The United Nations Educational, Scientific and Cultural Organization (UNESCO) has presented a draft decision on the world heritage status of the Great Barrier Reef. It recommends adding the reef to the World Heritage In Danger list in 2015.
Environment group Save the Reef urged the Queensland government to strengthen promises to protect North Curtis Island and the Fitzroy delta as soon as possible to avoid the listing in 2015.
‘It is also important to rescind the approval for a fourth LNG plant on Curtis Island,’ Save the Reef spokesperson Dr Andrew Jeremijenko said.
‘UNESCO specifically mentioned that it was concerned about this and the approval of dredging at Abbot Point.’
‘The only reason the fourth plant has not proceeded is because Shell concluded it was not financially viable in the present economic climate.
‘If Shell’s analysis changes, then this will be one more cumulative impact inhibiting reef resilience.’
UNESCO pointed to the lack of recovery of inshore reefs in the southern two-thirds of the GBR owing to past disturbances.
It also expressed concern about state and federal governments giving these approvals before strategic assessment and a long-term plan for sustainable development had been undertaken.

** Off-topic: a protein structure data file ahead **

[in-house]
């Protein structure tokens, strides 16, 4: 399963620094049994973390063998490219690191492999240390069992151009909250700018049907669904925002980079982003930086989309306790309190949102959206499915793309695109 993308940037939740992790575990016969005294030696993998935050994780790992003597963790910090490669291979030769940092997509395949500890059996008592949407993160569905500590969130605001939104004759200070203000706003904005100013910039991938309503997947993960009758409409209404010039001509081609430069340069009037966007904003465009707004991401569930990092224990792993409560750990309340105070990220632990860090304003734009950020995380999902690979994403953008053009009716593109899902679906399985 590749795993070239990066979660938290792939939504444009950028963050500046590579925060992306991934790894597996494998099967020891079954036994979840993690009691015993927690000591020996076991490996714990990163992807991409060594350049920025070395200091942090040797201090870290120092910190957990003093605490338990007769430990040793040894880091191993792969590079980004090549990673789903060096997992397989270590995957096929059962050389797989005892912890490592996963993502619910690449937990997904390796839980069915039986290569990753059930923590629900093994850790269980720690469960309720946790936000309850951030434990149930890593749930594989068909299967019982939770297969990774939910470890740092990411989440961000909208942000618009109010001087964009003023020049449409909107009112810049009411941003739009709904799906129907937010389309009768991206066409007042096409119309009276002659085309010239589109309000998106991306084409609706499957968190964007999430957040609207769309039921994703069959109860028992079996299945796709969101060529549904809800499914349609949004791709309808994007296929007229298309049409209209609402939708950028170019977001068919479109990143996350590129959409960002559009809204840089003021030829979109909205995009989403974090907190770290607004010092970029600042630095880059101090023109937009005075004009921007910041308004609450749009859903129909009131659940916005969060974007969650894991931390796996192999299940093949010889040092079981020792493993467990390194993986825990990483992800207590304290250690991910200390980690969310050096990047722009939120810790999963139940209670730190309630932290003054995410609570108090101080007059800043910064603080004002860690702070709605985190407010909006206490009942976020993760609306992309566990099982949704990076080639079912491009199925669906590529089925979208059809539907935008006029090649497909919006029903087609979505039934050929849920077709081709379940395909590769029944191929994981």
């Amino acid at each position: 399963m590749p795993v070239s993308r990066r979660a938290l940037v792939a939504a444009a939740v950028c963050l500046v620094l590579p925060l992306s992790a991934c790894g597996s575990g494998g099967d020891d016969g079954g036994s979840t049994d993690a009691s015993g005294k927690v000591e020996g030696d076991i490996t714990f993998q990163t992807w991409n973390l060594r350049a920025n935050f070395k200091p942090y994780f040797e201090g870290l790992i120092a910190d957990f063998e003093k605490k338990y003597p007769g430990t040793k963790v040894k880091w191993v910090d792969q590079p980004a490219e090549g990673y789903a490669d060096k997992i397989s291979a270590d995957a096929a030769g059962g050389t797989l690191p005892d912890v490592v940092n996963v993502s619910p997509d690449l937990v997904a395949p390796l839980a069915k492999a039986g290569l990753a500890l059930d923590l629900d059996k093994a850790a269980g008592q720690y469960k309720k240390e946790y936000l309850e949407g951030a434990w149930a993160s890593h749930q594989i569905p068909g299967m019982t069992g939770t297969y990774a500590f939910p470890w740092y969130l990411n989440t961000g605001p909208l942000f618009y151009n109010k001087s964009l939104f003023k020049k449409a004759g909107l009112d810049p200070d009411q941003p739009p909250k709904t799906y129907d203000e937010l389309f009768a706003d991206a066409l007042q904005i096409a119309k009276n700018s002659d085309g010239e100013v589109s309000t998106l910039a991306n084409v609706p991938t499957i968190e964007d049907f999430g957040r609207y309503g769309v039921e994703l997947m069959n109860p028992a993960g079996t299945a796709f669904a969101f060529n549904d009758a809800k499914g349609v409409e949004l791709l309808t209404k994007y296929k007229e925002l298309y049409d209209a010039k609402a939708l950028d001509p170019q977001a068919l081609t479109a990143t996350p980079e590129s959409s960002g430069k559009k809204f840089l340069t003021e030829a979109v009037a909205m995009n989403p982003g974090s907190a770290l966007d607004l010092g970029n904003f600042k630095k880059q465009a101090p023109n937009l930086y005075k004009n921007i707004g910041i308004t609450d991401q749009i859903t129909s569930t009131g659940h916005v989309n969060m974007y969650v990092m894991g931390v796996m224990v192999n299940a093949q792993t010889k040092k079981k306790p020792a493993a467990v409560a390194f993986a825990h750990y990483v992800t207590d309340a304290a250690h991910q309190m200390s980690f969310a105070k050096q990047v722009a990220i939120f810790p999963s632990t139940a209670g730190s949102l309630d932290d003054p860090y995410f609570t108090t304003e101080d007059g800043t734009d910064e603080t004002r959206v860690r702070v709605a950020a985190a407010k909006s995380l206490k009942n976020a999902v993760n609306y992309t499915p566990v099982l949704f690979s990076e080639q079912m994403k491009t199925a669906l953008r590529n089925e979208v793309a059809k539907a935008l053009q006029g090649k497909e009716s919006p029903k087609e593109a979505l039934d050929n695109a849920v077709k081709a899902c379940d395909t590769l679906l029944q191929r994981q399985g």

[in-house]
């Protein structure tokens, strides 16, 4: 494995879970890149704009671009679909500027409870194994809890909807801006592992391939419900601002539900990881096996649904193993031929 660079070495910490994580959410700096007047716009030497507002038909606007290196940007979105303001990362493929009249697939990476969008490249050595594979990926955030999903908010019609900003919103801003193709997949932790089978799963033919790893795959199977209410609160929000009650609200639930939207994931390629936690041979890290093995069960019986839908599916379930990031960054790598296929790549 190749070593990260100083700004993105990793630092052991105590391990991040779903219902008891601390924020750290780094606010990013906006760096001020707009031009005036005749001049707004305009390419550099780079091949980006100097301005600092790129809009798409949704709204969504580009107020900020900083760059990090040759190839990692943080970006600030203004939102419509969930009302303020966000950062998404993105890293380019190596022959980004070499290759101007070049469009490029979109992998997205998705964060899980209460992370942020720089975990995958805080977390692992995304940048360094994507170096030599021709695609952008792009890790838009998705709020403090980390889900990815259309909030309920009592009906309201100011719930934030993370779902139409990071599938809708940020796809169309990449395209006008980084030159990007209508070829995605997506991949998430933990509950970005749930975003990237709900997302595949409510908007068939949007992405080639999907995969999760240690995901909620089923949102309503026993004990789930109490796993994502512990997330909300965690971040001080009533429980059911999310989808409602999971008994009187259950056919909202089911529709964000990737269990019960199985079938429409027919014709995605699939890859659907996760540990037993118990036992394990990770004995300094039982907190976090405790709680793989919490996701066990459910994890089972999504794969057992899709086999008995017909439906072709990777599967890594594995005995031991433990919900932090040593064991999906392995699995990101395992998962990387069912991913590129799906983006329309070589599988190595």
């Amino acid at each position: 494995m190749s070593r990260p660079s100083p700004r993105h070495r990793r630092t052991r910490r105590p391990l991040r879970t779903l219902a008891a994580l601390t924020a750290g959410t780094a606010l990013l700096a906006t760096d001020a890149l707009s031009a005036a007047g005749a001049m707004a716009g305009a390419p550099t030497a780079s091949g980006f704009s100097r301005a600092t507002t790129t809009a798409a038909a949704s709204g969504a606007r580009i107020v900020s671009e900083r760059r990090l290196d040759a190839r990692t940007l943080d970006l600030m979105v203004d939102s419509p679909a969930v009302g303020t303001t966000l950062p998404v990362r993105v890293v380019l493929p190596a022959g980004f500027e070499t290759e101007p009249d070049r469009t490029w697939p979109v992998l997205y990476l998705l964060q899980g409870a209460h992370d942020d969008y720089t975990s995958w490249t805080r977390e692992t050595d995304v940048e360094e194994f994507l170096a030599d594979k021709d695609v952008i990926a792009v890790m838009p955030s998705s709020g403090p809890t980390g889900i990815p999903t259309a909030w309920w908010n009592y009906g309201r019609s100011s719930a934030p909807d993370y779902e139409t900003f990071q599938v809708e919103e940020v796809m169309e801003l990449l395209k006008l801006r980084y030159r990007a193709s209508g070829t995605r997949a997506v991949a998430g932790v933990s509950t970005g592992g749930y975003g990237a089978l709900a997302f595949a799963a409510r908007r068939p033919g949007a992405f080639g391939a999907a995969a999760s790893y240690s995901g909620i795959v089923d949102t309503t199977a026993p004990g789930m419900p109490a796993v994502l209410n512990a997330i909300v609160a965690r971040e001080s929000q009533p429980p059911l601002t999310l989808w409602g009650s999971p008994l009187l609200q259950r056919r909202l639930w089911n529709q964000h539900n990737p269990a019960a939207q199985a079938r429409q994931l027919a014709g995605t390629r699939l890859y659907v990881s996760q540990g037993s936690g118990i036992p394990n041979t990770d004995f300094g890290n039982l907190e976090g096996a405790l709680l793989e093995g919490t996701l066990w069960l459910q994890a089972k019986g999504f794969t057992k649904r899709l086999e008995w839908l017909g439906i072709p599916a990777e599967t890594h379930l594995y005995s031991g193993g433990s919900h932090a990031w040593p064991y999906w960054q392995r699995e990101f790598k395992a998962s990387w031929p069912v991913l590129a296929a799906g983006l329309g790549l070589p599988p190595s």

‘We need a real plan of action with concrete, measurable actions as soon as possible,’ Dr Jeremijenko said.
‘That includes legislating protection of the Fitzroy Delta and North Curtis Island before the end of 2014.
‘Unless such a plan is available for public scrutiny as soon as possible we fear that it will not be sufficiently robust to meet world heritage standards.
‘UNESCO has presented an excellent analysis of reef threats and has not been persuaded by government spin.’
Save the Reef spokesperson Libby Connors pointed out this statement backs the position of Ben & Jerry’s Ice Cream, not Qld environment minister Andrew Powell, who attacked the company earlier in the week over their concern about the state of the reef.